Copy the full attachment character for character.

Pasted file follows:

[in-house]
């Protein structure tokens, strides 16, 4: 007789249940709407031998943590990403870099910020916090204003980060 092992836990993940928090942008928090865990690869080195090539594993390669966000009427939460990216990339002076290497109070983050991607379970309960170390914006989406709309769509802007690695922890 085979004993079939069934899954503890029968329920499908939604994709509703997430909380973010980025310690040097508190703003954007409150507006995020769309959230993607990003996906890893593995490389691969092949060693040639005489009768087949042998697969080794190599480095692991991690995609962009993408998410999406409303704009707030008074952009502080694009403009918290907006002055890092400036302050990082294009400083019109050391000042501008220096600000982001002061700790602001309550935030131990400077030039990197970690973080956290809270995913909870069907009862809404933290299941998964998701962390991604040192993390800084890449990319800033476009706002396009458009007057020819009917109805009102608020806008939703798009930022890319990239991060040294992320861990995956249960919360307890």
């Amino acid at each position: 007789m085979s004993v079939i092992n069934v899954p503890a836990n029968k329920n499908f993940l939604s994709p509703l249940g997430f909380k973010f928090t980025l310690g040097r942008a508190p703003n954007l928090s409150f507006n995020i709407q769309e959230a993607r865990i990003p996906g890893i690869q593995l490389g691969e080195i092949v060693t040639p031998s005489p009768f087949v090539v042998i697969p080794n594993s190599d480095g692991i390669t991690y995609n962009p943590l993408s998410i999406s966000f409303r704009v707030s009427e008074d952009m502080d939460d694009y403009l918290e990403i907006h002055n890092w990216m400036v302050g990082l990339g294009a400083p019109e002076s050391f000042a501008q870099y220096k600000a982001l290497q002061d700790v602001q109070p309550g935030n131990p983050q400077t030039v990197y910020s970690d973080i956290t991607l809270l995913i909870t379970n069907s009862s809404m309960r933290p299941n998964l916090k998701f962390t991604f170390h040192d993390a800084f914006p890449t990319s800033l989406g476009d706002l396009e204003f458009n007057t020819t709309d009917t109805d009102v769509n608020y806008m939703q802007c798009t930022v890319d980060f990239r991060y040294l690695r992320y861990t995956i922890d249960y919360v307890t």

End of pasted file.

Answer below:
[in-house]
């Protein structure tokens, strides 16, 4: 007789249940709407031998943590990403870099910020916090204003980060 092992836990993940928090942008928090865990690869080195090539594993390669966000009427939460990216990339002076290497109070983050991607379970309960170390914006989406709309769509802007690695922890 085979004993079939069934899954503890029968329920499908939604994709509703997430909380973010980025310690040097508190703003954007409150507006995020769309959230993607990003996906890893593995490389691969092949060693040639005489009768087949042998697969080794190599480095692991991690995609962009993408998410999406409303704009707030008074952009502080694009403009918290907006002055890092400036302050990082294009400083019109050391000042501008220096600000982001002061700790602001309550935030131990400077030039990197970690973080956290809270995913909870069907009862809404933290299941998964998701962390991604040192993390800084890449990319800033476009706002396009458009007057020819009917109805009102608020806008939703798009930022890319990239991060040294992320861990995956249960919360307890």
């Amino acid at each position: 007789m085979s004993v079939i092992n069934v899954p503890a836990n029968k329920n499908f993940l939604s994709p509703l249940g997430f909380k973010f928090t980025l310690g040097r942008a508190p703003n954007l928090s409150f507006n995020i709407q769309e959230a993607r865990i990003p996906g890893i690869q593995l490389g691969e080195i092949v060693t040639p031998s005489p009768f087949v090539v042998i697969p080794n594993s190599d480095g692991i390669t991690y995609n962009p943590l993408s998410i999406s966000f409303r704009v707030s009427e008074d952009m502080d939460d694009y403009l918290e990403i907006h002055n890092w990216m400036v302050g990082l990339g294009a400083p019109e002076s050391f000042a501008q870099y220096k600000a982001l290497q002061d700790v602001q109070p309550g935030n131990p983050q400077t030039v990197y910020s970690d973080i956290t991607l809270l995913i909870t379970n069907s009862s809404m309960r933290p299941n998964l916090k998701f962390t991604f170390h040192d993390a800084f914006p890449t990319s800033l989406g476009d706002l396009e204003f458009n007057t020819t709309d009917t109805d009102v769509n608020y806008m939703q802007c798009t930022v890319d980060f990239r991060y040294l690695r992320y861990t995956i922890d249960y919360v307890t």